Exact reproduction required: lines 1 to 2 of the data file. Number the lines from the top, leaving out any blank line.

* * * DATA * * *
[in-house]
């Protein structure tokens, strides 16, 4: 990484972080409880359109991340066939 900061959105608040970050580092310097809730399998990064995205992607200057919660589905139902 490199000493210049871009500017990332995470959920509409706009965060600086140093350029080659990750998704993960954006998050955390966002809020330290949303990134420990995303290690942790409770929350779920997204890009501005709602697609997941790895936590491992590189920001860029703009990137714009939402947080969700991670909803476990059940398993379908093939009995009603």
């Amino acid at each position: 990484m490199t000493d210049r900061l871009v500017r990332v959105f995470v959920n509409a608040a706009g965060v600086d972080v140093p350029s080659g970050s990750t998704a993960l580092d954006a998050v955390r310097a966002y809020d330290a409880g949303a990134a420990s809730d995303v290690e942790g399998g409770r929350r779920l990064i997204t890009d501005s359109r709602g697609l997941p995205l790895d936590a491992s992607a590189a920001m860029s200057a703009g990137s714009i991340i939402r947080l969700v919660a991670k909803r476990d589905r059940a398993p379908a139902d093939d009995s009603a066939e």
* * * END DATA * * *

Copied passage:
[in-house]
């Protein structure tokens, strides 16, 4: 990484972080409880359109991340066939 900061959105608040970050580092310097809730399998990064995205992607200057919660589905139902 490199000493210049871009500017990332995470959920509409706009965060600086140093350029080659990750998704993960954006998050955390966002809020330290949303990134420990995303290690942790409770929350779920997204890009501005709602697609997941790895936590491992590189920001860029703009990137714009939402947080969700991670909803476990059940398993379908093939009995009603």